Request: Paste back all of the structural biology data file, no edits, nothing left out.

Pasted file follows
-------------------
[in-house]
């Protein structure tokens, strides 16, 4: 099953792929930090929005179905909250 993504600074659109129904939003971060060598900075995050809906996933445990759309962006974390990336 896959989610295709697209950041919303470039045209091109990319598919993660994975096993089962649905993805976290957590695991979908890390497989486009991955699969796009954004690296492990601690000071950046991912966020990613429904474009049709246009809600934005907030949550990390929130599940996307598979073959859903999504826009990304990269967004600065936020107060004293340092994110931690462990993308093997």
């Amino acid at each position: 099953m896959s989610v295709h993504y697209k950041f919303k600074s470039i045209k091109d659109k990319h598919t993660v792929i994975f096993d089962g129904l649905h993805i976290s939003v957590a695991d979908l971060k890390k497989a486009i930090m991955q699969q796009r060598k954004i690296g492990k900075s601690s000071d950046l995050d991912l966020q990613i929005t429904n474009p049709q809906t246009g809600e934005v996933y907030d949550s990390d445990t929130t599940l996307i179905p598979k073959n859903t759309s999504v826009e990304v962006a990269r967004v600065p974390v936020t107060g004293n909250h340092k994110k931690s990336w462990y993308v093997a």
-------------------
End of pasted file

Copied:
[in-house]
């Protein structure tokens, strides 16, 4: 099953792929930090929005179905909250 993504600074659109129904939003971060060598900075995050809906996933445990759309962006974390990336 896959989610295709697209950041919303470039045209091109990319598919993660994975096993089962649905993805976290957590695991979908890390497989486009991955699969796009954004690296492990601690000071950046991912966020990613429904474009049709246009809600934005907030949550990390929130599940996307598979073959859903999504826009990304990269967004600065936020107060004293340092994110931690462990993308093997």
């Amino acid at each position: 099953m896959s989610v295709h993504y697209k950041f919303k600074s470039i045209k091109d659109k990319h598919t993660v792929i994975f096993d089962g129904l649905h993805i976290s939003v957590a695991d979908l971060k890390k497989a486009i930090m991955q699969q796009r060598k954004i690296g492990k900075s601690s000071d950046l995050d991912l966020q990613i929005t429904n474009p049709q809906t246009g809600e934005v996933y907030d949550s990390d445990t929130t599940l996307i179905p598979k073959n859903t759309s999504v826009e990304v962006a990269r967004v600065p974390v936020t107060g004293n909250h340092k994110k931690s990336w462990y993308v093997a």